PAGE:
Friday, April 18, 2014
By Eric Russell email@example.com
A detective in the Cumberland County Sheriff's Office has been reinstated to his position because of an arbitrator's ruling that the county took excessive disciplinary action against him last year.
Gerard Brady was disciplined for violations of department policies and his outside-employment agreement. The county said Brady improperly directed clients to his private polygraph business and conducted private business while on duty for the sheriff's department.
Brady's attorney, Jonathan Goodman, said the county initially sought to prosecute Brady on felony charges but the District Attorney's Office and the Attorney General's Office would not take the case.
The allegations against Brady were then forwarded to the Maine Criminal Justice Academy to determine whether Brady's actions warranted revoking his law enforcement certification. The academy rejected the case as well.
Brady was then demoted by Sheriff Kevin Joyce from detective to patrol deputy. Brady filed a grievance, which was denied, then filed to bring in an outside arbitrator.
That arbitrator, John Alfano, found that Brady committed two minor policy violations but ruled that the county did not have just cause to demote him.
The violations were conducting a private polygraph during a day that he took off from work because of a recurring back problem, and dropping off a private polygraph report in Windham while he was on duty in the area.
Alfano said the demotion was "excessive," considering Brady's 34 years of employment and 20 years as a detective in good standing.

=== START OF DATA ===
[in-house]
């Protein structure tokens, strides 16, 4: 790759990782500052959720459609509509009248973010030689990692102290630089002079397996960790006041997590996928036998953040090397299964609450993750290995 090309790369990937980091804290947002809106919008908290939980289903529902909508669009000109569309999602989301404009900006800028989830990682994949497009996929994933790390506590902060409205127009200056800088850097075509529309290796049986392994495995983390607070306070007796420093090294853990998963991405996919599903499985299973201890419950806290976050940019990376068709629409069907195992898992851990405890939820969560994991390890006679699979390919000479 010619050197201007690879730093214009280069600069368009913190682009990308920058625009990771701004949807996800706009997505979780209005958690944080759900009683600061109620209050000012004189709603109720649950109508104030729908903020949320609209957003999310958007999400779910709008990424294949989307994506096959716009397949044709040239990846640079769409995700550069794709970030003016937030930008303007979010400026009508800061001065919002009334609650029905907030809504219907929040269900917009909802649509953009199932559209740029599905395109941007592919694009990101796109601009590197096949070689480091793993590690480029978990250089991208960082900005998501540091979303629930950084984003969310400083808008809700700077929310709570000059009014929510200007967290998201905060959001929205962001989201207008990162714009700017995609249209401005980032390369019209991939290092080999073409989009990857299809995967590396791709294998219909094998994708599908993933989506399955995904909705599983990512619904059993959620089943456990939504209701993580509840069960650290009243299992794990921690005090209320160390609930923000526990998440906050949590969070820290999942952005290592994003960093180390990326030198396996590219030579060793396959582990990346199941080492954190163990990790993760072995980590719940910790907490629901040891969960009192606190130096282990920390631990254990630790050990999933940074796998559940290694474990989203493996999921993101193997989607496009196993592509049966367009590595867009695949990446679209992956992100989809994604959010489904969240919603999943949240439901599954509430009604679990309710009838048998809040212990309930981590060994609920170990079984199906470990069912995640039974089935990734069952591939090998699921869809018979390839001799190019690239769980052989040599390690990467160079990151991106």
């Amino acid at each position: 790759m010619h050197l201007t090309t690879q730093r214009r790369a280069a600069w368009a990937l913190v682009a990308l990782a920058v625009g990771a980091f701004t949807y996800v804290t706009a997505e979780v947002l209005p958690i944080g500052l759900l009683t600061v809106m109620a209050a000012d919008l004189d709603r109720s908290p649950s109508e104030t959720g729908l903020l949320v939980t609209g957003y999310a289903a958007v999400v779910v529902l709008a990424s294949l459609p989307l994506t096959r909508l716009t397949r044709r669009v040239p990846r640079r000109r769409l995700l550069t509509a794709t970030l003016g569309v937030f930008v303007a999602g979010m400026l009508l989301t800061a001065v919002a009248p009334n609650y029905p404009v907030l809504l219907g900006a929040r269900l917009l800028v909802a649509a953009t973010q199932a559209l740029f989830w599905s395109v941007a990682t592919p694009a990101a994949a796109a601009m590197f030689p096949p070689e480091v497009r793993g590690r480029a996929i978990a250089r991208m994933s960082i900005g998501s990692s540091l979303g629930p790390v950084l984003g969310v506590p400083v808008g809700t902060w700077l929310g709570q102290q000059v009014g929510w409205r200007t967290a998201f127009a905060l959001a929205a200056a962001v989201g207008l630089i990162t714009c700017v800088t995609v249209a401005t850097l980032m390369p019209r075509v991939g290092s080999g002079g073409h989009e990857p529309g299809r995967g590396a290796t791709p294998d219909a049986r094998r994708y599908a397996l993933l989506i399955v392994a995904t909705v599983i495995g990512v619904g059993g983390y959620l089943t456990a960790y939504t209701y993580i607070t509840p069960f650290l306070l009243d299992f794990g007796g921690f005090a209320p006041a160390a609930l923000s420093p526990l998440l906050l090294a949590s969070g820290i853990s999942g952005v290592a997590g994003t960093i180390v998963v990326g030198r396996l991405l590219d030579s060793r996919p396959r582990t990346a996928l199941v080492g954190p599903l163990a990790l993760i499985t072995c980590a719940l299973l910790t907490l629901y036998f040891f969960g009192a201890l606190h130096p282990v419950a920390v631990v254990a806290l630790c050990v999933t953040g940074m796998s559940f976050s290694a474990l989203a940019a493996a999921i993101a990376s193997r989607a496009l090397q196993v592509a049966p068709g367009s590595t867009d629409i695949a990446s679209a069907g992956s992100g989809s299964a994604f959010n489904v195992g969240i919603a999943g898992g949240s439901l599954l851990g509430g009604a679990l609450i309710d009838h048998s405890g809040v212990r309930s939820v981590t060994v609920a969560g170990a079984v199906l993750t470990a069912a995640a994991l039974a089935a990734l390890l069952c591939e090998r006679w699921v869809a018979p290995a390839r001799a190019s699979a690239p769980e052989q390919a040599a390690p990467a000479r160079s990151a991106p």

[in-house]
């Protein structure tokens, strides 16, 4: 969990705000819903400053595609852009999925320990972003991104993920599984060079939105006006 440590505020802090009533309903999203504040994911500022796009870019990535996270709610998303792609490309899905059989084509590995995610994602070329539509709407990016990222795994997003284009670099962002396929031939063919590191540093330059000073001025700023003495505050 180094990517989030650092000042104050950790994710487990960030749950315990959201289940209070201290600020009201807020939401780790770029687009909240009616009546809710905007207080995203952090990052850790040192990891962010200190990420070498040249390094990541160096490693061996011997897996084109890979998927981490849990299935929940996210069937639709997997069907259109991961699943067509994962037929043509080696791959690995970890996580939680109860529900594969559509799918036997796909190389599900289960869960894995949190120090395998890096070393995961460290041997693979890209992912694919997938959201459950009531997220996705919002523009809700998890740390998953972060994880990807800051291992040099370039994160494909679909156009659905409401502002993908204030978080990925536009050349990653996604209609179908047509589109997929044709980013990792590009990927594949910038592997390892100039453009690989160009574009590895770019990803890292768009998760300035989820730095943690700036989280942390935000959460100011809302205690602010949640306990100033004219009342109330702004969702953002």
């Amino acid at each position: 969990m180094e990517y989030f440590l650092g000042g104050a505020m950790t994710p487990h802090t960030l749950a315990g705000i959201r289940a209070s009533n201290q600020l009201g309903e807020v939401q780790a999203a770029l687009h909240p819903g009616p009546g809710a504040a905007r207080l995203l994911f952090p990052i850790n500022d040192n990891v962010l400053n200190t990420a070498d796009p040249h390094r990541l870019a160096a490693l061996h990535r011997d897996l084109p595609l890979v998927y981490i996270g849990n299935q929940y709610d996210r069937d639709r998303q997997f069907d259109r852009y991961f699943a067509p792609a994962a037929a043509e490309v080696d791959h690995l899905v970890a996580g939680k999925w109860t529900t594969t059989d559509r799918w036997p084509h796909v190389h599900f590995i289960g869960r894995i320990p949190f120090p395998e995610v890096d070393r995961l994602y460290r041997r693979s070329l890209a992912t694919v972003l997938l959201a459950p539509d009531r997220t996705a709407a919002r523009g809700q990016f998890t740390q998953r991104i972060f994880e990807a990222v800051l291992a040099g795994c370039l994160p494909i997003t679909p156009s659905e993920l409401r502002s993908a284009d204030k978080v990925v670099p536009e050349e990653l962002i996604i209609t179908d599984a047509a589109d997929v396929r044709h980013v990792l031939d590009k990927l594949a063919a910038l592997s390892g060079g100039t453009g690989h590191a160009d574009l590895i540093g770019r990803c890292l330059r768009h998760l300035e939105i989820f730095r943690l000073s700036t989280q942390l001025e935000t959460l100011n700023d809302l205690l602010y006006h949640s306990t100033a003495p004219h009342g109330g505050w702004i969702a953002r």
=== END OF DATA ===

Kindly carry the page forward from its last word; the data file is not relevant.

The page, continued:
Brady issued a statement Wednesday through his attorney.
"I have no issue whatsoever with Mr. Alfano's determination that I should get a written reprimand," he said. "It has been my position since day one that I deserved a written reprimand. I did not deserve what was done to me by the county, the sheriff and the chief deputy."
Brady has sued the county, claiming that it retaliated against him for complaining about an alleged assault on a county jail inmate and for saying that he would support a political opponent of Joyce. That lawsuit, filed in early April, is pending.
In the lawsuit, Brady says his reassignment contributed to a mental breakdown and he has been out of work since then. It was not clear Wednesday if or when he would return to his job.
Patricia Dunn, an attorney representing Cumberland County, declined to comment on the decision.
Asked whether reinstating Brady would create problems in the department, Dunn said "that's just one of those things you have to deal with."
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